Identity Theft & Cybercrime: The Facts

Part 1 of 3 Part Blog Series

Identity Theft 1

The recent massive data breach at Equifax highlighted what is happening every day all over the world. Cybercriminals are taking advantage of company’s technology vulnerabilities in order to steal individual’s personal information. The Equifax breach alone compromised the personal information of at least 143 million individuals.
Cybercrime is increasing each year and new technologies are making it easier for cybercriminals to obtain your personal information.
This is Part 1 of our 3 Part blog series on Identity Theft and Cybercrime. We will be examining what is identity theft and cybercrime, how to prevent it, and what to do if you are a victim.

What Is Identity Theft

The crime of identity theft occurs when an imposter obtains key pieces of personal information, such as a Social Security number, driver’s license number, or bank account information, and uses this personal information for their own gain. The victim is left with a tainted reputation and the complicated task of restoring his or her good name.

Cybercrime, or computer related crime, is crime that involves a computer and a network. The computer may have been used in the commission of a crime, or it may be the target.

Identity theft 2

Identity theft and cybercrime are complex crimes.  As technology changes and improves, cybercriminals are finding new ways to steal your identity.

The Scope of Identity Theft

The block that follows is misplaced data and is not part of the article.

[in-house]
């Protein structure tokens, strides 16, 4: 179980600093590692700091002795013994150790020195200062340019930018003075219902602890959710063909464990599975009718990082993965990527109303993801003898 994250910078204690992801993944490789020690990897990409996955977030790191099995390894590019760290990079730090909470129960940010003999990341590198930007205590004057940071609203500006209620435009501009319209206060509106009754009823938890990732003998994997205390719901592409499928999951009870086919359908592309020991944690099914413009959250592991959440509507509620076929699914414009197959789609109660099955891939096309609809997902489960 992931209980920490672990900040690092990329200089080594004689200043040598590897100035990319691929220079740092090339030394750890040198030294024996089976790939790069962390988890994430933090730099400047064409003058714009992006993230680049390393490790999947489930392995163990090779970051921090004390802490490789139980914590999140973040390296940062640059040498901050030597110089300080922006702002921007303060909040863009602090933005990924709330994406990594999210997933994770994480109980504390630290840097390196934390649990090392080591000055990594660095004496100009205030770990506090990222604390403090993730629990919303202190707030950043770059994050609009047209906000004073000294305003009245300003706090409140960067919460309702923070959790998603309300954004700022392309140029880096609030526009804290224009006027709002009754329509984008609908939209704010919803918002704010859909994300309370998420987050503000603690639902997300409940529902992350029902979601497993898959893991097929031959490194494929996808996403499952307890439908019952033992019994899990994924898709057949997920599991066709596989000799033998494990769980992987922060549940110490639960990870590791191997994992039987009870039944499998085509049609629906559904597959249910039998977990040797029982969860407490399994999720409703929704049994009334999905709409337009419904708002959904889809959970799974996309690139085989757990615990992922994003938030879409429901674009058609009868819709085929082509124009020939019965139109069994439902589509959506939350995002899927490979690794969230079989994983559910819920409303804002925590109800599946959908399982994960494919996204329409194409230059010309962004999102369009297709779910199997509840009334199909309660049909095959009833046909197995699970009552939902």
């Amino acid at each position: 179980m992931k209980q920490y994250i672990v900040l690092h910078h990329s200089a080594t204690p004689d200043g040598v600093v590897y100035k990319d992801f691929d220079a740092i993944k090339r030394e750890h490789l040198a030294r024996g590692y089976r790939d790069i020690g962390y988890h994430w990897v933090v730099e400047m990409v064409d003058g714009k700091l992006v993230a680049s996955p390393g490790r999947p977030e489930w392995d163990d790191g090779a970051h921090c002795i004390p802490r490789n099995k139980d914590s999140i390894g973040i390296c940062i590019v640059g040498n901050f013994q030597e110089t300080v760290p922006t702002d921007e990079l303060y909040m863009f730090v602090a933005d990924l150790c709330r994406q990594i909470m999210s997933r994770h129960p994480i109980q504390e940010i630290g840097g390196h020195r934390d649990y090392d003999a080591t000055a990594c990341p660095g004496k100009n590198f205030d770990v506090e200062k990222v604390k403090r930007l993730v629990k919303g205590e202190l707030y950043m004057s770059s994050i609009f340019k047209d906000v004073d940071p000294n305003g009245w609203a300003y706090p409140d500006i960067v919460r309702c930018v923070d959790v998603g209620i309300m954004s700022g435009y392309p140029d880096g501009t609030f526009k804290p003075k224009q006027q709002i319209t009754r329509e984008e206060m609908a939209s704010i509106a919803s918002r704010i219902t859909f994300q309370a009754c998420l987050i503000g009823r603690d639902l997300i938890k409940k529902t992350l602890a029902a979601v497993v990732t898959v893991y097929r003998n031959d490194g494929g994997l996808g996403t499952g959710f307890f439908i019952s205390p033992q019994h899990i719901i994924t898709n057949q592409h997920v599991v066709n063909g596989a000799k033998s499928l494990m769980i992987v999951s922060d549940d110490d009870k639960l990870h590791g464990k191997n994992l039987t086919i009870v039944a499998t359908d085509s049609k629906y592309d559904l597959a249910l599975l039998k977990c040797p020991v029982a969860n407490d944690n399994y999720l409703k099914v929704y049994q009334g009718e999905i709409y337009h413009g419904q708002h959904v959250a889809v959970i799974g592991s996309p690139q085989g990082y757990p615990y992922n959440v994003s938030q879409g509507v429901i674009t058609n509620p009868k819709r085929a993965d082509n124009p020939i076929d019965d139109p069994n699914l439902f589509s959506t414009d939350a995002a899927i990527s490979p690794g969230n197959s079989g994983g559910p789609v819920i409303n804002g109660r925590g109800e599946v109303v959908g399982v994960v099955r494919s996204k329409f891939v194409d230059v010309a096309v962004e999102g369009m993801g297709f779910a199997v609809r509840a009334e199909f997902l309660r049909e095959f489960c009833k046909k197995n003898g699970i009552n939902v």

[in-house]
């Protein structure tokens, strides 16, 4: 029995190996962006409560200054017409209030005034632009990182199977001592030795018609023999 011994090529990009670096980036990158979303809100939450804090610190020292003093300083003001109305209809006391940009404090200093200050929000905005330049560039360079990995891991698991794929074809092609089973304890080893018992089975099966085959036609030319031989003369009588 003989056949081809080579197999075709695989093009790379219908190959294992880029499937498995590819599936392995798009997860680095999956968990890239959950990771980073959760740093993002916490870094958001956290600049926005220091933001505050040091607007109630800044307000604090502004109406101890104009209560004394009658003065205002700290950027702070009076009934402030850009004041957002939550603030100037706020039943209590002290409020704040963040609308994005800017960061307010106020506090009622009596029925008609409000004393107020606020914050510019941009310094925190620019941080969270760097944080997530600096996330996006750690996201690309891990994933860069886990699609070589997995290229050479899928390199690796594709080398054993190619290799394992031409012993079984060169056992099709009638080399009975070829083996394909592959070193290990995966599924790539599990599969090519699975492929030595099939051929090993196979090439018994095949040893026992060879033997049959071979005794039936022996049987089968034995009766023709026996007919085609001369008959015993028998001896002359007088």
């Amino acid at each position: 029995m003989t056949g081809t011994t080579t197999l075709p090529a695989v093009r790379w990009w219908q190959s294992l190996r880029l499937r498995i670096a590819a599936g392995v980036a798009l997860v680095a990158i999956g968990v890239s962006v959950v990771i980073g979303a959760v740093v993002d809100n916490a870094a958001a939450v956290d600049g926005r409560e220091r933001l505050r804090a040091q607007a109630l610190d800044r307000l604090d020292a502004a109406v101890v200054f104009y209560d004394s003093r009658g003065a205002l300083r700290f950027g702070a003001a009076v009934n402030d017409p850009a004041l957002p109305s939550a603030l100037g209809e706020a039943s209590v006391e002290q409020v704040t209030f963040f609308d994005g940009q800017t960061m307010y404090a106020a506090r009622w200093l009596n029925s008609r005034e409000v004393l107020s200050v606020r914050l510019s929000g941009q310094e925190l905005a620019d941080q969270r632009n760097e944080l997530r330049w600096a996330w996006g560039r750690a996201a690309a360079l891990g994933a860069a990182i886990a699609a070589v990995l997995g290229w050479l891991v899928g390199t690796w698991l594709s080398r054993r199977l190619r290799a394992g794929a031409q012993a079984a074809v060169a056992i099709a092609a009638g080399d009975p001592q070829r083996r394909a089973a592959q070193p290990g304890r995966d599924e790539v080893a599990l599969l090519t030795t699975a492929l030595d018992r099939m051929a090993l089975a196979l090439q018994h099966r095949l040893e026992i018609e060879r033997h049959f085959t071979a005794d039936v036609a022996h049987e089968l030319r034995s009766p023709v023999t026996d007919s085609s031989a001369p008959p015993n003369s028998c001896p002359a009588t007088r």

The 2017 Identity Fraud Study, released by Javelin Strategy & Research, found that $16 billion was stolen from 15.4 million U.S. consumers in 2016, compared with $15.3 billion and 13.1 million victims a year earlier. In the past six years identity thieves have stolen over $107 billion.

Following the introduction of microchip equipped credit cards in 2015 in the United States, which make the cards difficult to counterfeit, criminals focused on new account fraud. New account fraud occurs when a thief opens a credit card or other financial account using a victim’s name and other stolen personal information.

Identity Theft and Fraud Complaints

The Consumer Sentinel Network, maintained by the Federal Trade Commission (FTC), tracks consumer fraud and identity theft complaints that have been filed with federal, state and local law enforcement agencies and private organizations. Of the 3.1 million complaints received in 2016, 1.3 million were fraud-related, costing consumers over $744 million.  The median amountconsumers paid in these cases was

Identity theft 3

Within the fraud category, debt collection complaints were the most reported and ranked first among all 30 types of complaints identified by the FTC.  They accounted for 28 percent of all the complaints reported to the FTC and 66 percent of all fraud complaints. In 2016, 13 percent of all complaints were related to identity theft.  Identity theft complaints were the third most reported to the FTC and had increased by more than 47 percent from 2013 to 2015, but fell about 19 percent from 2015 to 2016.

How Victims’ Information is Misused

According to the Federal Trade Commission, the following chart shows how information gained through identity theft is used:

Type of identity theft fraud Percent
Employment or tax-related fraud 34.0%
Tax fraud 29.2
Credit card fraud 32.7
New accounts 25.6
Other identity theft 16.0
Phone or utilities fraud 13.1
Bank fraud (2) 11.8
Loan or lease fraud 6.8
Government documents or benefits fraud 6.6

Percentages are based on the total number of identity theft complaints in the Federal Trade Commission’s Consumer Sentinel Network (399,225 in 2016). Percentages total to more than 100 because some victims reported experiencing more than one type of identity theft.
Look for Part 2 of 3 Part Identity Theft & Cybercrime Series next month.





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